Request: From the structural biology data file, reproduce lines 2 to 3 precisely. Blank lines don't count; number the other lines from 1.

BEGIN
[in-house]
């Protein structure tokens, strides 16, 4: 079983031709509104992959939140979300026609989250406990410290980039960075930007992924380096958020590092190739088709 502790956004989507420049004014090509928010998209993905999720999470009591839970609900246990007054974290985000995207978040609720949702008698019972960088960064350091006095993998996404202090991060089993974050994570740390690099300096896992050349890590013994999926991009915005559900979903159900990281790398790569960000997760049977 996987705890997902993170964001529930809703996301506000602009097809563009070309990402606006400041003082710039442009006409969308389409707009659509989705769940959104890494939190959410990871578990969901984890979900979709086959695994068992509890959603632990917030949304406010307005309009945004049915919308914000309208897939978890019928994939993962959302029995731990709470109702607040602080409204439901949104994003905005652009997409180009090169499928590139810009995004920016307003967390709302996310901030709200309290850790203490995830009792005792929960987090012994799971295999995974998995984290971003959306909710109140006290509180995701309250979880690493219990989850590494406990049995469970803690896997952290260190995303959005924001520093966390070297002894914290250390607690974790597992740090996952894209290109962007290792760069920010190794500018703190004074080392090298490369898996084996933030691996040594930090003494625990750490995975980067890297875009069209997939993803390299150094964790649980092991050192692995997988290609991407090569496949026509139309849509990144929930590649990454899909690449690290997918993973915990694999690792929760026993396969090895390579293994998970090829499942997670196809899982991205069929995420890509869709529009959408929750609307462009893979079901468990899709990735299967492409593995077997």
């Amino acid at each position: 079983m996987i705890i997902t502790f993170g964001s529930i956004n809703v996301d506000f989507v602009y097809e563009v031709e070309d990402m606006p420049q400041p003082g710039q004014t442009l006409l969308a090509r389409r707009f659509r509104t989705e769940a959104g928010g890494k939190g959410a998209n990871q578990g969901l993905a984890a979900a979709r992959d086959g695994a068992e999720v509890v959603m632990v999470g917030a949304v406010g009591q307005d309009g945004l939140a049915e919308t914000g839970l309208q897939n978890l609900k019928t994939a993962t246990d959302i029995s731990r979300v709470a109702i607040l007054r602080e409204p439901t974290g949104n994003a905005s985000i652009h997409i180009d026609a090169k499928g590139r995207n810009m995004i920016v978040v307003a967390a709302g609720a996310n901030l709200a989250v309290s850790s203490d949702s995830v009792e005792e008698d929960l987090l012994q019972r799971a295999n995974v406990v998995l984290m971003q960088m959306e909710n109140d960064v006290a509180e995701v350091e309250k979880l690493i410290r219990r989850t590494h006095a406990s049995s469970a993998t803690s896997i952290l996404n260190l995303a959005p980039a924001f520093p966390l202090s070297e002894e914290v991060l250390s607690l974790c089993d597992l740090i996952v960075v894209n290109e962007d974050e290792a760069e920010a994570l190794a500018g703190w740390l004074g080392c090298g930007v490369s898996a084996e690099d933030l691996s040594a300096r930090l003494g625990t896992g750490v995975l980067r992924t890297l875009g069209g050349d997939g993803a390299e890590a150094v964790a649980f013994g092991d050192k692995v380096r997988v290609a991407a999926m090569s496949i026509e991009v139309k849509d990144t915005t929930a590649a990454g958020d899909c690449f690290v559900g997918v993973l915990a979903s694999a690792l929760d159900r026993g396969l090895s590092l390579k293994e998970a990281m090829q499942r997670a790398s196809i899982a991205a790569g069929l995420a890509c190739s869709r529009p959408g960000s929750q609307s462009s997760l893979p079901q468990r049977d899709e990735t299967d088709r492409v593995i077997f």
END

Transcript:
């Protein structure tokens, strides 16, 4: 079983031709509104992959939140979300026609989250406990410290980039960075930007992924380096958020590092190739088709 502790956004989507420049004014090509928010998209993905999720999470009591839970609900246990007054974290985000995207978040609720949702008698019972960088960064350091006095993998996404202090991060089993974050994570740390690099300096896992050349890590013994999926991009915005559900979903159900990281790398790569960000997760049977 996987705890997902993170964001529930809703996301506000602009097809563009070309990402606006400041003082710039442009006409969308389409707009659509989705769940959104890494939190959410990871578990969901984890979900979709086959695994068992509890959603632990917030949304406010307005309009945004049915919308914000309208897939978890019928994939993962959302029995731990709470109702607040602080409204439901949104994003905005652009997409180009090169499928590139810009995004920016307003967390709302996310901030709200309290850790203490995830009792005792929960987090012994799971295999995974998995984290971003959306909710109140006290509180995701309250979880690493219990989850590494406990049995469970803690896997952290260190995303959005924001520093966390070297002894914290250390607690974790597992740090996952894209290109962007290792760069920010190794500018703190004074080392090298490369898996084996933030691996040594930090003494625990750490995975980067890297875009069209997939993803390299150094964790649980092991050192692995997988290609991407090569496949026509139309849509990144929930590649990454899909690449690290997918993973915990694999690792929760026993396969090895390579293994998970090829499942997670196809899982991205069929995420890509869709529009959408929750609307462009893979079901468990899709990735299967492409593995077997």
């Amino acid at each position: 079983m996987i705890i997902t502790f993170g964001s529930i956004n809703v996301d506000f989507v602009y097809e563009v031709e070309d990402m606006p420049q400041p003082g710039q004014t442009l006409l969308a090509r389409r707009f659509r509104t989705e769940a959104g928010g890494k939190g959410a998209n990871q578990g969901l993905a984890a979900a979709r992959d086959g695994a068992e999720v509890v959603m632990v999470g917030a949304v406010g009591q307005d309009g945004l939140a049915e919308t914000g839970l309208q897939n978890l609900k019928t994939a993962t246990d959302i029995s731990r979300v709470a109702i607040l007054r602080e409204p439901t974290g949104n994003a905005s985000i652009h997409i180009d026609a090169k499928g590139r995207n810009m995004i920016v978040v307003a967390a709302g609720a996310n901030l709200a989250v309290s850790s203490d949702s995830v009792e005792e008698d929960l987090l012994q019972r799971a295999n995974v406990v998995l984290m971003q960088m959306e909710n109140d960064v006290a509180e995701v350091e309250k979880l690493i410290r219990r989850t590494h006095a406990s049995s469970a993998t803690s896997i952290l996404n260190l995303a959005p980039a924001f520093p966390l202090s070297e002894e914290v991060l250390s607690l974790c089993d597992l740090i996952v960075v894209n290109e962007d974050e290792a760069e920010a994570l190794a500018g703190w740390l004074g080392c090298g930007v490369s898996a084996e690099d933030l691996s040594a300096r930090l003494g625990t896992g750490v995975l980067r992924t890297l875009g069209g050349d997939g993803a390299e890590a150094v964790a649980f013994g092991d050192k692995v380096r997988v290609a991407a999926m090569s496949i026509e991009v139309k849509d990144t915005t929930a590649a990454g958020d899909c690449f690290v559900g997918v993973l915990a979903s694999a690792l929760d159900r026993g396969l090895s590092l390579k293994e998970a990281m090829q499942r997670a790398s196809i899982a991205a790569g069929l995420a890509c190739s869709r529009p959408g960000s929750q609307s462009s997760l893979p079901q468990r049977d899709e990735t299967d088709r492409v593995i077997f």